Northumberland is our northernmost county, bordering Cumbria to the west and Scotland to the north. A frontier zone since Roman times, the county was the site of many battles and cross-border skirmishes. Despite the wild and remote nature of the landscape, Northumberland is rich in archaeology from the prehistoric period right up to the more recent industrial history. Important archaeological sites in Northumberland include:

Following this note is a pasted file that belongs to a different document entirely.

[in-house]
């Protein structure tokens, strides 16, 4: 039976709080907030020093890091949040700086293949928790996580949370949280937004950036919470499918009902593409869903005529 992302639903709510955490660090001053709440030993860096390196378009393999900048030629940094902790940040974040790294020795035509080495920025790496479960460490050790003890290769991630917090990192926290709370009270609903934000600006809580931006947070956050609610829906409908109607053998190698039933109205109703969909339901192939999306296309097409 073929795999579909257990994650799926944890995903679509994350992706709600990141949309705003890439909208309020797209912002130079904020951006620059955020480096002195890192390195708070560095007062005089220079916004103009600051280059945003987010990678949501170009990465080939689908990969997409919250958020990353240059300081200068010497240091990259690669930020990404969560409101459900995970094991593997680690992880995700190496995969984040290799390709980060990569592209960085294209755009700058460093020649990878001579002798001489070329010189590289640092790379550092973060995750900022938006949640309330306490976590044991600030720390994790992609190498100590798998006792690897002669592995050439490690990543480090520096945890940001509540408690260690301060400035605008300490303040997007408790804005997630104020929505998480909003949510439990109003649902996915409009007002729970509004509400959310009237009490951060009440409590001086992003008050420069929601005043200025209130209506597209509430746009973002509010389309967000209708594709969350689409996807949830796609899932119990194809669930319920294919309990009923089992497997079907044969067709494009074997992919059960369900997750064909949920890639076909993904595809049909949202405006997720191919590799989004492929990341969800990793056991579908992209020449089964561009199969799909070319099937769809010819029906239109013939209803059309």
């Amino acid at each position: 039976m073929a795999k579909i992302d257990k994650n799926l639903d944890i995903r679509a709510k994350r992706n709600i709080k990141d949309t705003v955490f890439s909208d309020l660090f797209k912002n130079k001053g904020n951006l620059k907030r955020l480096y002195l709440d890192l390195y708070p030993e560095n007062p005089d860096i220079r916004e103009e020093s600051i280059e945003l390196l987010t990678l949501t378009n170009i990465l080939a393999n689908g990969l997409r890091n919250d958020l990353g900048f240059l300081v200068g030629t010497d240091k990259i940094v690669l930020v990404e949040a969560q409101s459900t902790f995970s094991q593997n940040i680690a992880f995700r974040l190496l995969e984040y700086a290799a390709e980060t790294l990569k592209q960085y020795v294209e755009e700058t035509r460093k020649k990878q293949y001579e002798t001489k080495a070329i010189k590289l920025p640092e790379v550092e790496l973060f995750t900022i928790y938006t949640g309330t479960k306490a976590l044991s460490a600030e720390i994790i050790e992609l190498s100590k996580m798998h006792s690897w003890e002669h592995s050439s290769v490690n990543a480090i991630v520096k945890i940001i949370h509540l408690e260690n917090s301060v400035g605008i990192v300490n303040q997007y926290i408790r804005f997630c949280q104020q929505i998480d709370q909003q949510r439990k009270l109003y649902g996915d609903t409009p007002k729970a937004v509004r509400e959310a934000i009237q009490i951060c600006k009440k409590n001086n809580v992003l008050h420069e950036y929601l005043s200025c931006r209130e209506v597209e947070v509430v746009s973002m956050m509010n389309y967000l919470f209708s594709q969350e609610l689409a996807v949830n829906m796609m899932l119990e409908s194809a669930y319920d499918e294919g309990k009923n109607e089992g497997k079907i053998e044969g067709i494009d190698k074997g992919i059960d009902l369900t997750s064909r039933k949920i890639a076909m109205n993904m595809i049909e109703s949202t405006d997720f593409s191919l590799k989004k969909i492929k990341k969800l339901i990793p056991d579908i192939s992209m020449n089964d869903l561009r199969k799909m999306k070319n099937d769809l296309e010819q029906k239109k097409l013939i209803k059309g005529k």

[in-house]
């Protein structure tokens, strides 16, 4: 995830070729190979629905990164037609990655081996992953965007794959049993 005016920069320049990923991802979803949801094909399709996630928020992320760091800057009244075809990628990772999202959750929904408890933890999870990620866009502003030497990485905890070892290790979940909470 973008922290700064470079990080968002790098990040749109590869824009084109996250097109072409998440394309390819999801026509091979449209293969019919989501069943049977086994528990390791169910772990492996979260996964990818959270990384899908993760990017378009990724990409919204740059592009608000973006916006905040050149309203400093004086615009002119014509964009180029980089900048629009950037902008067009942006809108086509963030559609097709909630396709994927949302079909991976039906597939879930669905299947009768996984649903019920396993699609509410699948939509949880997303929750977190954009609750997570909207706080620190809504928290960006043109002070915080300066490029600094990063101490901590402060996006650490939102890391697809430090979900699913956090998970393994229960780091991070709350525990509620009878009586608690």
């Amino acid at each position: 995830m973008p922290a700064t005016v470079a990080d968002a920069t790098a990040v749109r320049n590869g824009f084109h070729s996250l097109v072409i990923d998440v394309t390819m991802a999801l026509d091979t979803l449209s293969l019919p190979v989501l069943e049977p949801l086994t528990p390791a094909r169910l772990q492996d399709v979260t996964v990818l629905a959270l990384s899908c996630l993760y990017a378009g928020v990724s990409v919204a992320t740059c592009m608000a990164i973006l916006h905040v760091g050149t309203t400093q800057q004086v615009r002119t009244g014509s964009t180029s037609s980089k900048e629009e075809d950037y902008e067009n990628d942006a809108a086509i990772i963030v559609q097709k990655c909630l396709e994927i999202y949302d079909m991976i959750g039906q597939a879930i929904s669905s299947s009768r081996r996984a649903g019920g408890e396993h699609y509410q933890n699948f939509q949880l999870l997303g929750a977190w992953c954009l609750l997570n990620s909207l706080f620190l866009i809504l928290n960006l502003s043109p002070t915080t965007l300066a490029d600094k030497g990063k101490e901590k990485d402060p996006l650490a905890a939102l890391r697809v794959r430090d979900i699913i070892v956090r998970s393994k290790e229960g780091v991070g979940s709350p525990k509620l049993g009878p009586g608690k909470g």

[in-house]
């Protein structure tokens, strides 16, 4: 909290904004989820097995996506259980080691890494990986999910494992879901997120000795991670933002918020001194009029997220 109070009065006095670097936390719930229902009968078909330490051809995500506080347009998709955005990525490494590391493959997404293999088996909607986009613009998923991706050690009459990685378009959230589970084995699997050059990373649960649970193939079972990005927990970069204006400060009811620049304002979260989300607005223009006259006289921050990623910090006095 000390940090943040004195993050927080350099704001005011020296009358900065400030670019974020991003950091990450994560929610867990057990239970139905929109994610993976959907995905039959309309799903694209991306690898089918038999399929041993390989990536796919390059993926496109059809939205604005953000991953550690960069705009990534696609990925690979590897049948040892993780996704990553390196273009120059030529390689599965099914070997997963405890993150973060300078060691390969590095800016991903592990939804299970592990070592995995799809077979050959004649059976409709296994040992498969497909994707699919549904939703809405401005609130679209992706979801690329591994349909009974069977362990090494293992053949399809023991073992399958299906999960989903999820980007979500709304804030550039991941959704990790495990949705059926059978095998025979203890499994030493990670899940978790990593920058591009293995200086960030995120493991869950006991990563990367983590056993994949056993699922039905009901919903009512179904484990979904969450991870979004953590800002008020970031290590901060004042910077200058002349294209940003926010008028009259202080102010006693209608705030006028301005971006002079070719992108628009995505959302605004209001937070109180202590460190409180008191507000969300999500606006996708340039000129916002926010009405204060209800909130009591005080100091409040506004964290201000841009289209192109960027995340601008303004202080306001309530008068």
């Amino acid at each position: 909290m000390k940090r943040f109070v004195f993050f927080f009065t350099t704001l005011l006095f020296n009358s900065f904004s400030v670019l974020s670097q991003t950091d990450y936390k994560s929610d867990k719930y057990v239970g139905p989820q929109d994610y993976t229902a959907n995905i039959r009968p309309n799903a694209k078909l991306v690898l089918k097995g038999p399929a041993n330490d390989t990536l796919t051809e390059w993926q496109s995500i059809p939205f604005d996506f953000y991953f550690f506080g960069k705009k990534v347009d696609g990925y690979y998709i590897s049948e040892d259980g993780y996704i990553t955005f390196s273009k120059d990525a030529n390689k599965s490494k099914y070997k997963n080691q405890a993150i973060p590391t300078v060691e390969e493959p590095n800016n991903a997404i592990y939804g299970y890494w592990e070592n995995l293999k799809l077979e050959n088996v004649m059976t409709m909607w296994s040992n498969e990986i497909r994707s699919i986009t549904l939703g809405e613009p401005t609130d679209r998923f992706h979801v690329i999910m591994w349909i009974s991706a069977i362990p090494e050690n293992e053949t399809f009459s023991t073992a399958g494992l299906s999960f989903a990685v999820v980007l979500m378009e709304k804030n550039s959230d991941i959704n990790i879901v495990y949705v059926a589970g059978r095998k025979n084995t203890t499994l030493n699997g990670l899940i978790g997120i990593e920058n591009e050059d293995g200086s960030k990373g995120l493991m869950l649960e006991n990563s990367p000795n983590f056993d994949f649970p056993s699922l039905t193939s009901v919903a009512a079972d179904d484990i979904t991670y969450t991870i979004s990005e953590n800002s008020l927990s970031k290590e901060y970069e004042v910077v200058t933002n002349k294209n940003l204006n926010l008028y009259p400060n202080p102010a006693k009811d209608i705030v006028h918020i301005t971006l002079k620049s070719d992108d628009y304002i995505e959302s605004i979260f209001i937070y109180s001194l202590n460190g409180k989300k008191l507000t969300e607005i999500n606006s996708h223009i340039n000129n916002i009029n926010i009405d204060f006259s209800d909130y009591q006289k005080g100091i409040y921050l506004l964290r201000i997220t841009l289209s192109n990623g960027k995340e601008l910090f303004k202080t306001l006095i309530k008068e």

- Lordenshaws hill fort, site of 5000 year old rock art.
- The Cheviot hills, which are home to some 50 hill forts including the Iron Age fort at Yeavering Bell.
- A host of important Roman sites such as the fortress of Vindolanda, the forts of Housesteads, Epiacum and Chesters, and of course Hadrian’s Wall.
- The isle of Lindisfarne with its castle and the famous priory founded in AD635 and once home to St. Cuthbert.
- An abundance of castles including Alnwick, Bamburgh, Chillingham, Dustanburgh, Edlingham, Etal, Norham, Prudhoe and Warkworth.
- The ecclesiastical sites of Hexham Abbey and Brinkburn Priory.
- Black Middens Bastle and Woodhouses Bastle fortified farmhouses which attest to the lawless period of the Border Reivers.